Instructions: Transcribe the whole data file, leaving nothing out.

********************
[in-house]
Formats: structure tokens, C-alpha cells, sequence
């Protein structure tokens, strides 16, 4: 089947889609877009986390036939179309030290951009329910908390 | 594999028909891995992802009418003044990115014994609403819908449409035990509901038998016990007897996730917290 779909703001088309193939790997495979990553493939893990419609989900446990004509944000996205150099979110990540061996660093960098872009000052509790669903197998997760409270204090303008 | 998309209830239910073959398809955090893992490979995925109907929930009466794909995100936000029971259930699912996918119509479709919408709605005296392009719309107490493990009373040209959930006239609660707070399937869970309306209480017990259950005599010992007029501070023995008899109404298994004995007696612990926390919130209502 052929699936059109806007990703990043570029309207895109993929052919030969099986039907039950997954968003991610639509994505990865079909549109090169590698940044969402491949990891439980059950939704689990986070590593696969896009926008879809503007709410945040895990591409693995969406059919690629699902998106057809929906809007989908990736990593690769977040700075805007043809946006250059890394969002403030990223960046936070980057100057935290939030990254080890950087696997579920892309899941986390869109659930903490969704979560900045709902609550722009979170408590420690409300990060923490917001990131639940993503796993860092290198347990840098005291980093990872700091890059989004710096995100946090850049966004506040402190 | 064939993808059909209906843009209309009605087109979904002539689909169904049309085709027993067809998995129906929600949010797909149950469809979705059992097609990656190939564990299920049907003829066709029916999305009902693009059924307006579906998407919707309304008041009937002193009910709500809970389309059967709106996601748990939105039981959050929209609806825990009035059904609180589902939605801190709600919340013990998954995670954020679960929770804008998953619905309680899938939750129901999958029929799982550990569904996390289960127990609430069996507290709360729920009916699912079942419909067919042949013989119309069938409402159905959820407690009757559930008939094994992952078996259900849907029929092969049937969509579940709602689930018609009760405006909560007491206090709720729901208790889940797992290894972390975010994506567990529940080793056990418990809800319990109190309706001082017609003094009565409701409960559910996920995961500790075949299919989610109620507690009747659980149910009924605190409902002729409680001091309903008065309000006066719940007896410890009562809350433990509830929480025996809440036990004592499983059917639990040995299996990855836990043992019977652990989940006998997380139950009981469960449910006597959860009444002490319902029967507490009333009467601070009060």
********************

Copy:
[in-house]
Formats: structure tokens, C-alpha cells, sequence
């Protein structure tokens, strides 16, 4: 089947889609877009986390036939179309030290951009329910908390 | 594999028909891995992802009418003044990115014994609403819908449409035990509901038998016990007897996730917290 779909703001088309193939790997495979990553493939893990419609989900446990004509944000996205150099979110990540061996660093960098872009000052509790669903197998997760409270204090303008 | 998309209830239910073959398809955090893992490979995925109907929930009466794909995100936000029971259930699912996918119509479709919408709605005296392009719309107490493990009373040209959930006239609660707070399937869970309306209480017990259950005599010992007029501070023995008899109404298994004995007696612990926390919130209502 052929699936059109806007990703990043570029309207895109993929052919030969099986039907039950997954968003991610639509994505990865079909549109090169590698940044969402491949990891439980059950939704689990986070590593696969896009926008879809503007709410945040895990591409693995969406059919690629699902998106057809929906809007989908990736990593690769977040700075805007043809946006250059890394969002403030990223960046936070980057100057935290939030990254080890950087696997579920892309899941986390869109659930903490969704979560900045709902609550722009979170408590420690409300990060923490917001990131639940993503796993860092290198347990840098005291980093990872700091890059989004710096995100946090850049966004506040402190 | 064939993808059909209906843009209309009605087109979904002539689909169904049309085709027993067809998995129906929600949010797909149950469809979705059992097609990656190939564990299920049907003829066709029916999305009902693009059924307006579906998407919707309304008041009937002193009910709500809970389309059967709106996601748990939105039981959050929209609806825990009035059904609180589902939605801190709600919340013990998954995670954020679960929770804008998953619905309680899938939750129901999958029929799982550990569904996390289960127990609430069996507290709360729920009916699912079942419909067919042949013989119309069938409402159905959820407690009757559930008939094994992952078996259900849907029929092969049937969509579940709602689930018609009760405006909560007491206090709720729901208790889940797992290894972390975010994506567990529940080793056990418990809800319990109190309706001082017609003094009565409701409960559910996920995961500790075949299919989610109620507690009747659980149910009924605190409902002729409680001091309903008065309000006066719940007896410890009562809350433990509830929480025996809440036990004592499983059917639990040995299996990855836990043992019977652990989940006998997380139950009981469960449910006597959860009444002490319902029967507490009333009467601070009060």